TUNING IN: Live fusion
By yousuf khan
Music is an emulation of one’s inner self, it’s an art form best described by Fuzon’s lead guitarist Shallum Xavier: “God gave artists to the world so that people can dream during the day.” It’s a mode of expression that jolts down an invisible force to its listeners in a precarious manner, leaving them with an experience to cherish. This is the kind of a rendezvous I recently had while attending a Fuzon gig.
The atmosphere at the venue was electrifying and one could feel it. As a band faced with enormous success after the release of their first album followed by controversies, I was more than eager to catch up on what this talented bunch had to offer after a sabbatical of five years. Those who may say that the replacement of Rameez on vocals is of no comparison with Shafqat will agree that he has the added exuberance of youth that the latter lacked, and his vocals were spot on throughout the night.
There’s a certain degree of spark that always makes a band what it is and what it stands for, and for the most part Fuzon is that band. The gig was a live set of around 10 songs for a local music channel. The band opened with Soon, soona from their upcoming album while Journey encompassed some really nice guitar interludes that caught my attention. This was the first time I was hearing Rameez and to be honest I loved the eastern fusion of his expertise with the orchestration of Emu on this track. The trio followed that up with a few songs from their first album along with a rendition of Tere Bina. Also played were Pyar Na Raha and Khamaj from their first album, something different for the audience as the vocals distinguished the band’s identity with their new sound.
The atmosphere at the venue was electrifying and one could feel it. As a band faced with enormous success after the release of their first album, I was more than eager to catch up on what this talented bunch had to offer after a sabbatical of five years. Even those who may say that the replacement of Rameez on vocals is of no comparison with Shafqat will agree that he has the added exuberance of youth that the latter lacked.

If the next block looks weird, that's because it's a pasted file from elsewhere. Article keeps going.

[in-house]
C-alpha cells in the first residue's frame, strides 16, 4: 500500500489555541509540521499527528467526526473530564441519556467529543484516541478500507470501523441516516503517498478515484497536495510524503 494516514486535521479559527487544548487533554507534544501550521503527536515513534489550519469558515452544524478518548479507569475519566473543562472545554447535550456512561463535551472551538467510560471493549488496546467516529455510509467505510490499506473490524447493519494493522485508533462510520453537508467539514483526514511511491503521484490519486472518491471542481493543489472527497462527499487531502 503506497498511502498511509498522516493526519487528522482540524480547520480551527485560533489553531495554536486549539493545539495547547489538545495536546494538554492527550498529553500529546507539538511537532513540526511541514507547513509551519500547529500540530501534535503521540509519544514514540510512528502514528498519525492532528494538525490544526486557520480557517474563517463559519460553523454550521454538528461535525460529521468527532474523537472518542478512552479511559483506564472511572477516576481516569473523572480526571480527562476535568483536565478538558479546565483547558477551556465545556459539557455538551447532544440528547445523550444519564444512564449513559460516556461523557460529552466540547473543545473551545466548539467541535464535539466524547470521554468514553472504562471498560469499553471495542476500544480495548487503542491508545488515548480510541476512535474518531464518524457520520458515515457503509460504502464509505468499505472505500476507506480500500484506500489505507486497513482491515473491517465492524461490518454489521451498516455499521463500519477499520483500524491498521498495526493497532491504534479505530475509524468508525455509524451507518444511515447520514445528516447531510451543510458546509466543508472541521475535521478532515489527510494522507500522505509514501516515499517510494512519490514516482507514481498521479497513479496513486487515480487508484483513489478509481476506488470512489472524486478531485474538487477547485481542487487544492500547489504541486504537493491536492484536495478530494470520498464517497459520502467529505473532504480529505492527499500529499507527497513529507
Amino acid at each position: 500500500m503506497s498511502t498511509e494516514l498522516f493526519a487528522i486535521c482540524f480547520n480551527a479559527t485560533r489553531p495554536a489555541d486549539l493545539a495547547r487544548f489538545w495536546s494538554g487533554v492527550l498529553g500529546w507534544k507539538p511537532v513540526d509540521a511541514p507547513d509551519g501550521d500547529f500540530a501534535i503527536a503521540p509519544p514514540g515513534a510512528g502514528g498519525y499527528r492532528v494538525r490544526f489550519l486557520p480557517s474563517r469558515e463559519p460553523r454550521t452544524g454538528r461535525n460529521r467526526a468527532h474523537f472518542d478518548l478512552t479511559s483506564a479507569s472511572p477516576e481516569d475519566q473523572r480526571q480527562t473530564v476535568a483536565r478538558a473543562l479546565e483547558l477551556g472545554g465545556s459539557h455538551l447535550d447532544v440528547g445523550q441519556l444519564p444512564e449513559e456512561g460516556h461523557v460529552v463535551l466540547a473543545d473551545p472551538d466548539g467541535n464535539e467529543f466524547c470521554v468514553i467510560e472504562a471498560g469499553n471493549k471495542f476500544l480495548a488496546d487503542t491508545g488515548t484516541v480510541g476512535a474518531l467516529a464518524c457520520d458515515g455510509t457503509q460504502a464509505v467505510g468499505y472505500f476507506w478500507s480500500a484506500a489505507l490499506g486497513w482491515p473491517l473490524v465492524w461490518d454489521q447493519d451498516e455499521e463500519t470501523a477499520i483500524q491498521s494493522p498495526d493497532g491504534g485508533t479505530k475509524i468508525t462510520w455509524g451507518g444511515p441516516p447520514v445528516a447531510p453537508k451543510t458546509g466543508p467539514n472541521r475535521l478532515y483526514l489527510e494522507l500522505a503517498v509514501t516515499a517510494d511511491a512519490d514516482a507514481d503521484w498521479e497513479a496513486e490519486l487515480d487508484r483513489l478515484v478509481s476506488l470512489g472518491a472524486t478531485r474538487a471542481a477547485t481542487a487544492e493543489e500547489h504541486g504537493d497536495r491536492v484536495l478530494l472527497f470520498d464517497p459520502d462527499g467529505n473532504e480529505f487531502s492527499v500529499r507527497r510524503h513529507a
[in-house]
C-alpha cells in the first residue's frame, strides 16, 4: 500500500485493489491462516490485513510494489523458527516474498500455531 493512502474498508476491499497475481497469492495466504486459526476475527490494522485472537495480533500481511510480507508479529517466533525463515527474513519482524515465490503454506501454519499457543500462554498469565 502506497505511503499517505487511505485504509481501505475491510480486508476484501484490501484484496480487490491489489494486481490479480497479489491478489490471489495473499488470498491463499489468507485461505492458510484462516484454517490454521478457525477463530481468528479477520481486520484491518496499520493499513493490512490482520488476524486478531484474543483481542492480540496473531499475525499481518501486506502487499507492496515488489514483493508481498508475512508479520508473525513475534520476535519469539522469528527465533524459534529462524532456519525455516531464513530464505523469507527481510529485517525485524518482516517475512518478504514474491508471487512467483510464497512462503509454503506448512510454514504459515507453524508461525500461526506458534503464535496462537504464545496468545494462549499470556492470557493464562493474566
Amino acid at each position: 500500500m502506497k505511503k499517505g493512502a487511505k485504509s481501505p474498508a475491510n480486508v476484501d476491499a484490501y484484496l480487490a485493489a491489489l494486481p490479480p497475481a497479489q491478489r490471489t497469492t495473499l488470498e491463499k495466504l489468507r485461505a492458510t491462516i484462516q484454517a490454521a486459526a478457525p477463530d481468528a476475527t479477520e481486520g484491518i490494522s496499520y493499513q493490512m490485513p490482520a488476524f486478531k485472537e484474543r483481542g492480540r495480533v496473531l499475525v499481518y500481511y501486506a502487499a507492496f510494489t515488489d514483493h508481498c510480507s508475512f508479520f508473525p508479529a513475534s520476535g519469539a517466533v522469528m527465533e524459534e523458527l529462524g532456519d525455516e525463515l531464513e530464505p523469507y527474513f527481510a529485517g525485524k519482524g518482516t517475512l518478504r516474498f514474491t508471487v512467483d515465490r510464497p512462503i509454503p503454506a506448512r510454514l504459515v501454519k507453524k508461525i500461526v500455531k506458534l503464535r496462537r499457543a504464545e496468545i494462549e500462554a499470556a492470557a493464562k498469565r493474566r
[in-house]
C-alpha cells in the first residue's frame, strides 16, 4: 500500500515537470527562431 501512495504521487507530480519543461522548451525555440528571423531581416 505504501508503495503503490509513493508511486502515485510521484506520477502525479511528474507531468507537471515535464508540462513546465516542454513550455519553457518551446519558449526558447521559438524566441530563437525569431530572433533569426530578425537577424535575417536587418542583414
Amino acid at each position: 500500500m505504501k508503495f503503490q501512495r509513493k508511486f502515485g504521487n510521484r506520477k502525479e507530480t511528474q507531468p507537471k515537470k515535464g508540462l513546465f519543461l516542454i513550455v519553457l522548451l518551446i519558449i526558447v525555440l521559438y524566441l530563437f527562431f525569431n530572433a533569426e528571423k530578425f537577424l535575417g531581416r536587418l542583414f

After the dearth of live shows, the performance came as somewhat of a breather for Karachiites. Moving on, Fuzon did an absolutely amazing cover of Abida Parveen’s Dhanin Nagia. Aatish-o-Abd, a song from their upcoming album and composed by Shallum, is guitar-oriented and starts off with the opening riff from Shallum and moves on to an uplifting tempo and Emu’s proficiency as a keyboardist. It brought back the memory of Shallum’s rock genre roots evident in the guitar solo. They highlighted the show with Neend Na Aye whose video is being aired at almost all of the local music channels.
In conclusion, the event was more or less an opening statement by Fuzon that they are back stronger than ever. As Shallum puts it: “We make music because we love making music, and I want to do this every night. Our personal endeavors and objectives in life were very different in the first album — merely an experimental project by us.”
Tuesday, April 22, 2008
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